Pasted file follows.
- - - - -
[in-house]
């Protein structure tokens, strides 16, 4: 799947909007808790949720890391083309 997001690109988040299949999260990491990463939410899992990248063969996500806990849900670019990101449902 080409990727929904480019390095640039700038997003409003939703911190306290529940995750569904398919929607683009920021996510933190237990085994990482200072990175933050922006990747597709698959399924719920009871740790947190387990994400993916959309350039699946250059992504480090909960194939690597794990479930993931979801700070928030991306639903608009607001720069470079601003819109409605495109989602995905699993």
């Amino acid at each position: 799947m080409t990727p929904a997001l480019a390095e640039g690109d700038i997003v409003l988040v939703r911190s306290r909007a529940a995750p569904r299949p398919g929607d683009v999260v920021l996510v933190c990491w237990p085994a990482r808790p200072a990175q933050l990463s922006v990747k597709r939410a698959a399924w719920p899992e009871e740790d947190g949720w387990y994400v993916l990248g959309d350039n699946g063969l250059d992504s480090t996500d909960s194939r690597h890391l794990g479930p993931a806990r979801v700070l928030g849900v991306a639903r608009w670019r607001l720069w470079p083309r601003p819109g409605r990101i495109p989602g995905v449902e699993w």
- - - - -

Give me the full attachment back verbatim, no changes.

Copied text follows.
[in-house]
């Protein structure tokens, strides 16, 4: 799947909007808790949720890391083309 997001690109988040299949999260990491990463939410899992990248063969996500806990849900670019990101449902 080409990727929904480019390095640039700038997003409003939703911190306290529940995750569904398919929607683009920021996510933190237990085994990482200072990175933050922006990747597709698959399924719920009871740790947190387990994400993916959309350039699946250059992504480090909960194939690597794990479930993931979801700070928030991306639903608009607001720069470079601003819109409605495109989602995905699993």
């Amino acid at each position: 799947m080409t990727p929904a997001l480019a390095e640039g690109d700038i997003v409003l988040v939703r911190s306290r909007a529940a995750p569904r299949p398919g929607d683009v999260v920021l996510v933190c990491w237990p085994a990482r808790p200072a990175q933050l990463s922006v990747k597709r939410a698959a399924w719920p899992e009871e740790d947190g949720w387990y994400v993916l990248g959309d350039n699946g063969l250059d992504s480090t996500d909960s194939r690597h890391l794990g479930p993931a806990r979801v700070l928030g849900v991306a639903r608009w670019r607001l720069w470079p083309r601003p819109g409605r990101i495109p989602g995905v449902e699993w």